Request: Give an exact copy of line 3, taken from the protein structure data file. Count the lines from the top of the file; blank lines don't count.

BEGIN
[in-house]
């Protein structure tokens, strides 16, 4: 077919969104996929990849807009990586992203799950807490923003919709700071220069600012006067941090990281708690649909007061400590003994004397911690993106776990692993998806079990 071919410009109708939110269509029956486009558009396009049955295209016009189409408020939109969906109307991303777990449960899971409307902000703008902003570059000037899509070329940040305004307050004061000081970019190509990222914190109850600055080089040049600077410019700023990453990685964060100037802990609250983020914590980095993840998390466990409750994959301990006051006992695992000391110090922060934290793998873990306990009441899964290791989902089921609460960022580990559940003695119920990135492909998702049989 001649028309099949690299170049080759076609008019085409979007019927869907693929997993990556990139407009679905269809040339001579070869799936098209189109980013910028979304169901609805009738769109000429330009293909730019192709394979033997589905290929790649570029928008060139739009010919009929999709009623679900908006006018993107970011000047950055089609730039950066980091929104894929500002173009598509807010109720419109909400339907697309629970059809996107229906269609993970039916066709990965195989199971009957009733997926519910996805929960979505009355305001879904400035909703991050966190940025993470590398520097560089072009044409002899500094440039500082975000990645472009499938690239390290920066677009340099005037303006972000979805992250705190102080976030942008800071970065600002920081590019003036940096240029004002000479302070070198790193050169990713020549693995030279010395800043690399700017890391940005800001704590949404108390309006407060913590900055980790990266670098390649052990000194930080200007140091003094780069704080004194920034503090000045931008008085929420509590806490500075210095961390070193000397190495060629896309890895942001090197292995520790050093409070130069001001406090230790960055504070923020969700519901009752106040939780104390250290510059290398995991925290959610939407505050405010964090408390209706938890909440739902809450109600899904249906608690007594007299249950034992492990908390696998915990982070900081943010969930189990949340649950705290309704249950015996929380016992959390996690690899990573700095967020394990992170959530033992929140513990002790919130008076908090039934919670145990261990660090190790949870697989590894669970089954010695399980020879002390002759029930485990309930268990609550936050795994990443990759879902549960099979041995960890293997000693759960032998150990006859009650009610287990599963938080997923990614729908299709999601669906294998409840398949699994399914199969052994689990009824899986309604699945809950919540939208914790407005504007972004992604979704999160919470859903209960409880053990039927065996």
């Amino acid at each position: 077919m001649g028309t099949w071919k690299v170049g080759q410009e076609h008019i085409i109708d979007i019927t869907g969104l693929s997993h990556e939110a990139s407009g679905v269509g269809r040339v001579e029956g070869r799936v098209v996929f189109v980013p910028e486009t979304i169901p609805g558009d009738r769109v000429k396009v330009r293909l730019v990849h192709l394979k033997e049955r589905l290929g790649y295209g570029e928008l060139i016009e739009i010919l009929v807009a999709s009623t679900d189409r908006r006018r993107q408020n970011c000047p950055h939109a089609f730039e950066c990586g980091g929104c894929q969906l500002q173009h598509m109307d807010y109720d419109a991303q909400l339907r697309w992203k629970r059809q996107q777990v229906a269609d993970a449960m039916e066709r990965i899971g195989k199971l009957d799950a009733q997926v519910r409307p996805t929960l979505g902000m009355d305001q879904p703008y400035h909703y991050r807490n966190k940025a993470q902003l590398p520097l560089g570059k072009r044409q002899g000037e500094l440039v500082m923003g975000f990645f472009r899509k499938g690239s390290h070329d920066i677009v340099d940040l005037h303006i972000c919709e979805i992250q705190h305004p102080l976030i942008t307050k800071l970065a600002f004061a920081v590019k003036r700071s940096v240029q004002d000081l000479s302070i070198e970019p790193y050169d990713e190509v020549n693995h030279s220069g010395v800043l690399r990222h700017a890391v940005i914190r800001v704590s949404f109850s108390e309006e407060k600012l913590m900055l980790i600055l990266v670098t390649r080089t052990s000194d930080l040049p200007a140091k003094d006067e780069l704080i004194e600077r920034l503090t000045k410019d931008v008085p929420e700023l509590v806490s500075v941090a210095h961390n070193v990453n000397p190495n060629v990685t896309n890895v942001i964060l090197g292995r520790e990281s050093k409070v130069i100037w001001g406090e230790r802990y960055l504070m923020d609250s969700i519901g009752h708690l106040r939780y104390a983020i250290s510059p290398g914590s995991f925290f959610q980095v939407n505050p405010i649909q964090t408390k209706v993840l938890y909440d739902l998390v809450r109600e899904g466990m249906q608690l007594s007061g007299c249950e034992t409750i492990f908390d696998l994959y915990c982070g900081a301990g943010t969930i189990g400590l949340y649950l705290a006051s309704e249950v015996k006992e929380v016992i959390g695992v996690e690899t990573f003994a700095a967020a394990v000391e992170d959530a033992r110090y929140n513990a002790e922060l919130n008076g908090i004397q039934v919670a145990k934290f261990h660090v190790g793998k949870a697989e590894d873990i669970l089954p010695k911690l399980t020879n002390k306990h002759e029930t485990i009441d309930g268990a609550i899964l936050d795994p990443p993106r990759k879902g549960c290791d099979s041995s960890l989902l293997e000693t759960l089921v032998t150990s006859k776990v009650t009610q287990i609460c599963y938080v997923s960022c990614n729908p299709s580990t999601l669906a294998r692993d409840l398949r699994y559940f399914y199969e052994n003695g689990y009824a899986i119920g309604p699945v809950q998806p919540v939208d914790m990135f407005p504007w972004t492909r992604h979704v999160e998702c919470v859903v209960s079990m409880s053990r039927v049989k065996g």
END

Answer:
């Amino acid at each position: 077919m001649g028309t099949w071919k690299v170049g080759q410009e076609h008019i085409i109708d979007i019927t869907g969104l693929s997993h990556e939110a990139s407009g679905v269509g269809r040339v001579e029956g070869r799936v098209v996929f189109v980013p910028e486009t979304i169901p609805g558009d009738r769109v000429k396009v330009r293909l730019v990849h192709l394979k033997e049955r589905l290929g790649y295209g570029e928008l060139i016009e739009i010919l009929v807009a999709s009623t679900d189409r908006r006018r993107q408020n970011c000047p950055h939109a089609f730039e950066c990586g980091g929104c894929q969906l500002q173009h598509m109307d807010y109720d419109a991303q909400l339907r697309w992203k629970r059809q996107q777990v229906a269609d993970a449960m039916e066709r990965i899971g195989k199971l009957d799950a009733q997926v519910r409307p996805t929960l979505g902000m009355d305001q879904p703008y400035h909703y991050r807490n966190k940025a993470q902003l590398p520097l560089g570059k072009r044409q002899g000037e500094l440039v500082m923003g975000f990645f472009r899509k499938g690239s390290h070329d920066i677009v340099d940040l005037h303006i972000c919709e979805i992250q705190h305004p102080l976030i942008t307050k800071l970065a600002f004061a920081v590019k003036r700071s940096v240029q004002d000081l000479s302070i070198e970019p790193y050169d990713e190509v020549n693995h030279s220069g010395v800043l690399r990222h700017a890391v940005i914190r800001v704590s949404f109850s108390e309006e407060k600012l913590m900055l980790i600055l990266v670098t390649r080089t052990s000194d930080l040049p200007a140091k003094d006067e780069l704080i004194e600077r920034l503090t000045k410019d931008v008085p929420e700023l509590v806490s500075v941090a210095h961390n070193v990453n000397p190495n060629v990685t896309n890895v942001i964060l090197g292995r520790e990281s050093k409070v130069i100037w001001g406090e230790r802990y960055l504070m923020d609250s969700i519901g009752h708690l106040r939780y104390a983020i250290s510059p290398g914590s995991f925290f959610q980095v939407n505050p405010i649909q964090t408390k209706v993840l938890y909440d739902l998390v809450r109600e899904g466990m249906q608690l007594s007061g007299c249950e034992t409750i492990f908390d696998l994959y915990c982070g900081a301990g943010t969930i189990g400590l949340y649950l705290a006051s309704e249950v015996k006992e929380v016992i959390g695992v996690e690899t990573f003994a700095a967020a394990v000391e992170d959530a033992r110090y929140n513990a002790e922060l919130n008076g908090i004397q039934v919670a145990k934290f261990h660090v190790g793998k949870a697989e590894d873990i669970l089954p010695k911690l399980t020879n002390k306990h002759e029930t485990i009441d309930g268990a609550i899964l936050d795994p990443p993106r990759k879902g549960c290791d099979s041995s960890l989902l293997e000693t759960l089921v032998t150990s006859k776990v009650t009610q287990i609460c599963y938080v997923s960022c990614n729908p299709s580990t999601l669906a294998r692993d409840l398949r699994y559940f399914y199969e052994n003695g689990y009824a899986i119920g309604p699945v809950q998806p919540v939208d914790m990135f407005p504007w972004t492909r992604h979704v999160e998702c919470v859903v209960s079990m409880s053990r039927v049989k065996g």